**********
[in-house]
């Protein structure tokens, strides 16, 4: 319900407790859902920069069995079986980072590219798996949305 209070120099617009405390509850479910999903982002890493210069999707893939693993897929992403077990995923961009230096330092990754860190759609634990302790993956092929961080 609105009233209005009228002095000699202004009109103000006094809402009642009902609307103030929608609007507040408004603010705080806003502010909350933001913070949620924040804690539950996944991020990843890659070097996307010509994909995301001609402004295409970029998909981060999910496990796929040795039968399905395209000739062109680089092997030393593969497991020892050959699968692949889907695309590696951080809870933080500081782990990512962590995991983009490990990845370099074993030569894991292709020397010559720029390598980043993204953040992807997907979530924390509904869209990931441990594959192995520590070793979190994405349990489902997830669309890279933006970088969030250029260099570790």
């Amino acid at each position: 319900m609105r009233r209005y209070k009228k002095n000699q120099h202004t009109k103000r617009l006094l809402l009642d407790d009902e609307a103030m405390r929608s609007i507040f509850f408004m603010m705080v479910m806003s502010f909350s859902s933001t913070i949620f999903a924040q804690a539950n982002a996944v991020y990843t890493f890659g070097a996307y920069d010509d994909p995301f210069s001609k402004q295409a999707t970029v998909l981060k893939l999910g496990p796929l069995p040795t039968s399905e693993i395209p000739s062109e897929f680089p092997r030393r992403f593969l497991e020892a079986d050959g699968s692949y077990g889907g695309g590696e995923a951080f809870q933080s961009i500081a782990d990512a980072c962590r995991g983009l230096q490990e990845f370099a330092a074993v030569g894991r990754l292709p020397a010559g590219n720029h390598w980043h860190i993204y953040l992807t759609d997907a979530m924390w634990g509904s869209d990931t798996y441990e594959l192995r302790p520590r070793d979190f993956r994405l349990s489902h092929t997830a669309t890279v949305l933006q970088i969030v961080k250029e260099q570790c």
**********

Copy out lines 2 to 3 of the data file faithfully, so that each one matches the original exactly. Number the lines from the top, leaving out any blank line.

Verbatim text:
């Protein structure tokens, strides 16, 4: 319900407790859902920069069995079986980072590219798996949305 209070120099617009405390509850479910999903982002890493210069999707893939693993897929992403077990995923961009230096330092990754860190759609634990302790993956092929961080 609105009233209005009228002095000699202004009109103000006094809402009642009902609307103030929608609007507040408004603010705080806003502010909350933001913070949620924040804690539950996944991020990843890659070097996307010509994909995301001609402004295409970029998909981060999910496990796929040795039968399905395209000739062109680089092997030393593969497991020892050959699968692949889907695309590696951080809870933080500081782990990512962590995991983009490990990845370099074993030569894991292709020397010559720029390598980043993204953040992807997907979530924390509904869209990931441990594959192995520590070793979190994405349990489902997830669309890279933006970088969030250029260099570790």
């Amino acid at each position: 319900m609105r009233r209005y209070k009228k002095n000699q120099h202004t009109k103000r617009l006094l809402l009642d407790d009902e609307a103030m405390r929608s609007i507040f509850f408004m603010m705080v479910m806003s502010f909350s859902s933001t913070i949620f999903a924040q804690a539950n982002a996944v991020y990843t890493f890659g070097a996307y920069d010509d994909p995301f210069s001609k402004q295409a999707t970029v998909l981060k893939l999910g496990p796929l069995p040795t039968s399905e693993i395209p000739s062109e897929f680089p092997r030393r992403f593969l497991e020892a079986d050959g699968s692949y077990g889907g695309g590696e995923a951080f809870q933080s961009i500081a782990d990512a980072c962590r995991g983009l230096q490990e990845f370099a330092a074993v030569g894991r990754l292709p020397a010559g590219n720029h390598w980043h860190i993204y953040l992807t759609d997907a979530m924390w634990g509904s869209d990931t798996y441990e594959l192995r302790p520590r070793d979190f993956r994405l349990s489902h092929t997830a669309t890279v949305l933006q970088i969030v961080k250029e260099q570790c």